Virtualization of Developer Workstations
Virtualization is everywhere. We're using it for instancing our development, test, and production server environments. A couple years back, I read a blog post by a development manager who virtualized his developer's PCs. The idea made a lot of sense, so I went to our CIO and pitched the case. We've been running like this for the past two years and it has been working great.
Here are some of the benefits:
- Fault Tolerance. Unlike desktops, a virtualized cluster is built on SAN technology and multiple physical hosts. A disk or server failure won't affect your developer's productivity or uncommitted code.
- Hardware Flexibility. Since it's a virtual machine, it is easy to increase the cores or the memory based on the needs of a given application.
- Instance Flexibility. Developers are no longer limited to one machine or one operating system.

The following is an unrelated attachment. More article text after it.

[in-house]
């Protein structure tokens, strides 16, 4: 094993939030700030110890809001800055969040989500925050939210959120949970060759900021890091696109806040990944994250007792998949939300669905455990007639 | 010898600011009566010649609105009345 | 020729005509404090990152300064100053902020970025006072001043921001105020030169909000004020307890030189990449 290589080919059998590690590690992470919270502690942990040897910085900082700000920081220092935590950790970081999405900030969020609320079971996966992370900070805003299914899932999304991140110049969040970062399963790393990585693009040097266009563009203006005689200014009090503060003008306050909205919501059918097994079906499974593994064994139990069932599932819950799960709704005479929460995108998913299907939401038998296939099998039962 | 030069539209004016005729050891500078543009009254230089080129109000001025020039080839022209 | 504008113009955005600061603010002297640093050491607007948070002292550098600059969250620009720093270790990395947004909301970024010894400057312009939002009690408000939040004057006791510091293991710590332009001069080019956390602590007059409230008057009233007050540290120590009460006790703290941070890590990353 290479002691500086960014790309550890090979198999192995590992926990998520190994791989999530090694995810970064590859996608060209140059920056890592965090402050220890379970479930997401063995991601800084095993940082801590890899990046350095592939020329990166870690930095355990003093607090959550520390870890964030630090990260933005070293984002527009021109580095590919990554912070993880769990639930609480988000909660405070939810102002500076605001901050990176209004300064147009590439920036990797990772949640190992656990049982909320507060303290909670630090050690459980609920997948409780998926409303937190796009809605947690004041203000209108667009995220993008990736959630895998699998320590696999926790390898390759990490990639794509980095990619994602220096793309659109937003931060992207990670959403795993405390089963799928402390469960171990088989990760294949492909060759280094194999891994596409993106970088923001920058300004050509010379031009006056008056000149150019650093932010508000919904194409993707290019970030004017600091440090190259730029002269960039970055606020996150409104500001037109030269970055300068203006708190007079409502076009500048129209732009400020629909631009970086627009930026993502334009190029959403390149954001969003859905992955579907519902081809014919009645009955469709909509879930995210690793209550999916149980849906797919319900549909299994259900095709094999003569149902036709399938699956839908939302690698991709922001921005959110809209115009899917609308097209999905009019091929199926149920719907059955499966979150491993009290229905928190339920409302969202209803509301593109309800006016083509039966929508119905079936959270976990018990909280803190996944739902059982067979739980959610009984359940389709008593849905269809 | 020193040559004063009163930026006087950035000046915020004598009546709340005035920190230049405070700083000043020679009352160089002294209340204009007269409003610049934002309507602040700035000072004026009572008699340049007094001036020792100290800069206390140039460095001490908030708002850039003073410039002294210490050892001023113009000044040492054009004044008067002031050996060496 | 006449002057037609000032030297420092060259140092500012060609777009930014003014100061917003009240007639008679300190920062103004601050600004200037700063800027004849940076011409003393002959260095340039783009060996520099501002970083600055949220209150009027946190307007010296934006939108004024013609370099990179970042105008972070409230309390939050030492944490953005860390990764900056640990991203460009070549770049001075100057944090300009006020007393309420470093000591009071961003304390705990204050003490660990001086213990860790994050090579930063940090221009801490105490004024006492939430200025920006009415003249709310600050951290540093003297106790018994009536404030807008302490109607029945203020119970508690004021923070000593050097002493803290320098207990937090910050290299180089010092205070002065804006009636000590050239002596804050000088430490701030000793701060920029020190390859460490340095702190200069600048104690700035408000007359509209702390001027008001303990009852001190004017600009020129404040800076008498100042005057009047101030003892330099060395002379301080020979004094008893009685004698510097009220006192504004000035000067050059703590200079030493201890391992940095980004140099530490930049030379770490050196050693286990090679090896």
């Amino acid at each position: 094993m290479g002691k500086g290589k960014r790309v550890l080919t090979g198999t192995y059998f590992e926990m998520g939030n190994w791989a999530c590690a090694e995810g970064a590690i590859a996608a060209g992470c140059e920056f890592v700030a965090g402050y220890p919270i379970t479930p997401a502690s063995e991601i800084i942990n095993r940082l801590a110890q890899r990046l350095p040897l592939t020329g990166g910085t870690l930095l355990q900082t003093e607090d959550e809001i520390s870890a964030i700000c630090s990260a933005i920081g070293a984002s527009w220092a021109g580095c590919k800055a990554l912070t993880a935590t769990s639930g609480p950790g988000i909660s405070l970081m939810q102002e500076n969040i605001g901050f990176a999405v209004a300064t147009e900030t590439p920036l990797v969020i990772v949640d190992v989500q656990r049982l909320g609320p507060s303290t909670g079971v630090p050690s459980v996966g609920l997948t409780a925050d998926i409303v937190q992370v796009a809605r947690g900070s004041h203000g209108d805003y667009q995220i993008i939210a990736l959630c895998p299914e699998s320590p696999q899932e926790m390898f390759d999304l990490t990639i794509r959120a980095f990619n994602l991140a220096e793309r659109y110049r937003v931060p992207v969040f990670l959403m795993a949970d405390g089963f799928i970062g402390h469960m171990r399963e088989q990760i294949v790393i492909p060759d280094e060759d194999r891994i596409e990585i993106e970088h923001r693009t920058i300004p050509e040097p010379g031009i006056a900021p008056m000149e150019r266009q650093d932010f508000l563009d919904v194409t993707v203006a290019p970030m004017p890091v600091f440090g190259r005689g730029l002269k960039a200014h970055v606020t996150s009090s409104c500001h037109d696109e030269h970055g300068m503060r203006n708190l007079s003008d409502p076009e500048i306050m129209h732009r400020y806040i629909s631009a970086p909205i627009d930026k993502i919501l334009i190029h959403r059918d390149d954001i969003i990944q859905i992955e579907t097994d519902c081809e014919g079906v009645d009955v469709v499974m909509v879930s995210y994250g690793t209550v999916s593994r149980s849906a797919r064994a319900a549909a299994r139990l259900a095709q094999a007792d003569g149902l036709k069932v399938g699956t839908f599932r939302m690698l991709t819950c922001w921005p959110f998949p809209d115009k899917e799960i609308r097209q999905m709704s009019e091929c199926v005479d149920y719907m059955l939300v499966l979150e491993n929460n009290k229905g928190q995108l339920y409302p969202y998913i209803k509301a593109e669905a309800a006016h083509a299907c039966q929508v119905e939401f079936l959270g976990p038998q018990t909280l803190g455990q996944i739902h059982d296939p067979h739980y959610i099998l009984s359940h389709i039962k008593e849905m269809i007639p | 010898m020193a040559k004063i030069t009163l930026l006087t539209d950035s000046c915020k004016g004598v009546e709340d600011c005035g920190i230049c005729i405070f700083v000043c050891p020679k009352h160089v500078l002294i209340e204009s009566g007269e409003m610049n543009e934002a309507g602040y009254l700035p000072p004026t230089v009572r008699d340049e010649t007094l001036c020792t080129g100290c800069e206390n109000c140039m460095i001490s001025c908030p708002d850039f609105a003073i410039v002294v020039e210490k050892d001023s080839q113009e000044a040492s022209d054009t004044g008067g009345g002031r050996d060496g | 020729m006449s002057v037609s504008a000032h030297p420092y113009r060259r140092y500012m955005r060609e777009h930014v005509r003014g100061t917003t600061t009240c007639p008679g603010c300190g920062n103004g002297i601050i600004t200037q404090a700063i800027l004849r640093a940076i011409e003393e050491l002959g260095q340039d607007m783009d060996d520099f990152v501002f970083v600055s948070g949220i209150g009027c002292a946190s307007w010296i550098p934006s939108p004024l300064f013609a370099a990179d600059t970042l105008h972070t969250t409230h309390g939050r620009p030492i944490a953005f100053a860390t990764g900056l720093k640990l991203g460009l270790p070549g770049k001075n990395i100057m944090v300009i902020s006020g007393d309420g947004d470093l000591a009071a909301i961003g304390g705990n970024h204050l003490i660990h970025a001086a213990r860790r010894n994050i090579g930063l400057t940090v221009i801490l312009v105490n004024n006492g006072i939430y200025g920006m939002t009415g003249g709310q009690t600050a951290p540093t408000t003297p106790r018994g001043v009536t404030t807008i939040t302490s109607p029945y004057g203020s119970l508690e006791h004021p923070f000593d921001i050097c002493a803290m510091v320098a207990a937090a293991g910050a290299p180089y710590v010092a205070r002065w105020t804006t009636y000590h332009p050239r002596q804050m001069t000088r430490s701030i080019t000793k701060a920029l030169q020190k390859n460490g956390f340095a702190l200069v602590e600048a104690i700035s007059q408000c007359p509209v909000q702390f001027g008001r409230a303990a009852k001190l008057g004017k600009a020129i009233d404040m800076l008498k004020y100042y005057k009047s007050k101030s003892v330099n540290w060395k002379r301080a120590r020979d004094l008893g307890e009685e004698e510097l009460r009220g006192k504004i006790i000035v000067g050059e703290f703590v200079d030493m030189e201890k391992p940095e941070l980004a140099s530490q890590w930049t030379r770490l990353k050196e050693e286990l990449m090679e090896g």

- Eases Upgrades. In our recent migration to VS 2010, we stood up fresh VMs to test out & migrate to the upgraded version.
- Mirror Production. Your production environment isn't running Windows 7. Allowing developers to code & test on a the same server version you're running in production removes on more variable.
- Enhanced Tools. Virtualized infrastructure brings additional tools like snapshots, clones, etc.
One of the issues that we experienced early on with our virtualization effort was a lack of multi-monitor support for remote desktop (RDP
). Luckily, with the release of Windows 7 & Windows Server 2008 R2, this has changed
. We're using 2008 R2 and our developers love this coupled with VS2010's multi-monitor support
Give it a shot! I think you'll like it.